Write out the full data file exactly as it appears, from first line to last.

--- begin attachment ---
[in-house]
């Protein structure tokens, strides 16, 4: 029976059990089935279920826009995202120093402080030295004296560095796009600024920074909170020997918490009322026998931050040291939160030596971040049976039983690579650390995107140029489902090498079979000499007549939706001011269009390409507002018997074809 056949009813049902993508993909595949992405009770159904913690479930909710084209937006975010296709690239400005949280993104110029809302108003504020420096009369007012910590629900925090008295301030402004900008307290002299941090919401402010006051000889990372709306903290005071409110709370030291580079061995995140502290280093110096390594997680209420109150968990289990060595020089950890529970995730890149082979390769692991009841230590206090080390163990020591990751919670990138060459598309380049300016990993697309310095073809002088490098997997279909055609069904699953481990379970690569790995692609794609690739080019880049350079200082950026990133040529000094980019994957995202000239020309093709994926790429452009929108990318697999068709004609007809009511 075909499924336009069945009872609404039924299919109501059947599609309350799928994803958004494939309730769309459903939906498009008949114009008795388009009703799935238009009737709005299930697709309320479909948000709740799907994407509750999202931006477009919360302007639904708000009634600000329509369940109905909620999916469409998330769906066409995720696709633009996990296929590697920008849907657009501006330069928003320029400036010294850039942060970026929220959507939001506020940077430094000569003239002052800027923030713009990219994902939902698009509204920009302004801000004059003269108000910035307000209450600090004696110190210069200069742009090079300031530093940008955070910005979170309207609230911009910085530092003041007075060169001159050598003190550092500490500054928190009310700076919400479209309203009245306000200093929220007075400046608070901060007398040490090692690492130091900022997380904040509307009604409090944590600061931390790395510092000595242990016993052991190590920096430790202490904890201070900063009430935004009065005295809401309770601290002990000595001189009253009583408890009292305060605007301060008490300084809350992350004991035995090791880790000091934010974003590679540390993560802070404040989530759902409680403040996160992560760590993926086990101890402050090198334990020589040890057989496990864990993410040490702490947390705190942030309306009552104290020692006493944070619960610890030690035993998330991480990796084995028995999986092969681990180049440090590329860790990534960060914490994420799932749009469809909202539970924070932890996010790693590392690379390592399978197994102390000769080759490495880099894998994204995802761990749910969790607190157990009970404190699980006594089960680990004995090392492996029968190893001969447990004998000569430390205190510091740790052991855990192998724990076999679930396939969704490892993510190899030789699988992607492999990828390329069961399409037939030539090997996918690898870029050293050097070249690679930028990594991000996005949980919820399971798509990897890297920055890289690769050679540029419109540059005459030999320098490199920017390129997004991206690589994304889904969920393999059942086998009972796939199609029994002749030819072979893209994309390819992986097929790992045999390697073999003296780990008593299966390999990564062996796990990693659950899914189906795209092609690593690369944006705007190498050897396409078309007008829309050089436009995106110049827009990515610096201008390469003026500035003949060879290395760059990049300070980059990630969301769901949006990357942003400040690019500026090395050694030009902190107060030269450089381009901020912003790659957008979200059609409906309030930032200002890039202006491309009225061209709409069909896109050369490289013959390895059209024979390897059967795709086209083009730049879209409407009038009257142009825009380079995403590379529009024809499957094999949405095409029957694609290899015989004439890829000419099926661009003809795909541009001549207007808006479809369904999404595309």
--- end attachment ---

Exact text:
[in-house]
């Protein structure tokens, strides 16, 4: 029976059990089935279920826009995202120093402080030295004296560095796009600024920074909170020997918490009322026998931050040291939160030596971040049976039983690579650390995107140029489902090498079979000499007549939706001011269009390409507002018997074809 056949009813049902993508993909595949992405009770159904913690479930909710084209937006975010296709690239400005949280993104110029809302108003504020420096009369007012910590629900925090008295301030402004900008307290002299941090919401402010006051000889990372709306903290005071409110709370030291580079061995995140502290280093110096390594997680209420109150968990289990060595020089950890529970995730890149082979390769692991009841230590206090080390163990020591990751919670990138060459598309380049300016990993697309310095073809002088490098997997279909055609069904699953481990379970690569790995692609794609690739080019880049350079200082950026990133040529000094980019994957995202000239020309093709994926790429452009929108990318697999068709004609007809009511 075909499924336009069945009872609404039924299919109501059947599609309350799928994803958004494939309730769309459903939906498009008949114009008795388009009703799935238009009737709005299930697709309320479909948000709740799907994407509750999202931006477009919360302007639904708000009634600000329509369940109905909620999916469409998330769906066409995720696709633009996990296929590697920008849907657009501006330069928003320029400036010294850039942060970026929220959507939001506020940077430094000569003239002052800027923030713009990219994902939902698009509204920009302004801000004059003269108000910035307000209450600090004696110190210069200069742009090079300031530093940008955070910005979170309207609230911009910085530092003041007075060169001159050598003190550092500490500054928190009310700076919400479209309203009245306000200093929220007075400046608070901060007398040490090692690492130091900022997380904040509307009604409090944590600061931390790395510092000595242990016993052991190590920096430790202490904890201070900063009430935004009065005295809401309770601290002990000595001189009253009583408890009292305060605007301060008490300084809350992350004991035995090791880790000091934010974003590679540390993560802070404040989530759902409680403040996160992560760590993926086990101890402050090198334990020589040890057989496990864990993410040490702490947390705190942030309306009552104290020692006493944070619960610890030690035993998330991480990796084995028995999986092969681990180049440090590329860790990534960060914490994420799932749009469809909202539970924070932890996010790693590392690379390592399978197994102390000769080759490495880099894998994204995802761990749910969790607190157990009970404190699980006594089960680990004995090392492996029968190893001969447990004998000569430390205190510091740790052991855990192998724990076999679930396939969704490892993510190899030789699988992607492999990828390329069961399409037939030539090997996918690898870029050293050097070249690679930028990594991000996005949980919820399971798509990897890297920055890289690769050679540029419109540059005459030999320098490199920017390129997004991206690589994304889904969920393999059942086998009972796939199609029994002749030819072979893209994309390819992986097929790992045999390697073999003296780990008593299966390999990564062996796990990693659950899914189906795209092609690593690369944006705007190498050897396409078309007008829309050089436009995106110049827009990515610096201008390469003026500035003949060879290395760059990049300070980059990630969301769901949006990357942003400040690019500026090395050694030009902190107060030269450089381009901020912003790659957008979200059609409906309030930032200002890039202006491309009225061209709409069909896109050369490289013959390895059209024979390897059967795709086209083009730049879209409407009038009257142009825009380079995403590379529009024809499957094999949405095409029957694609290899015989004439890829000419099926661009003809795909541009001549207007808006479809369904999404595309």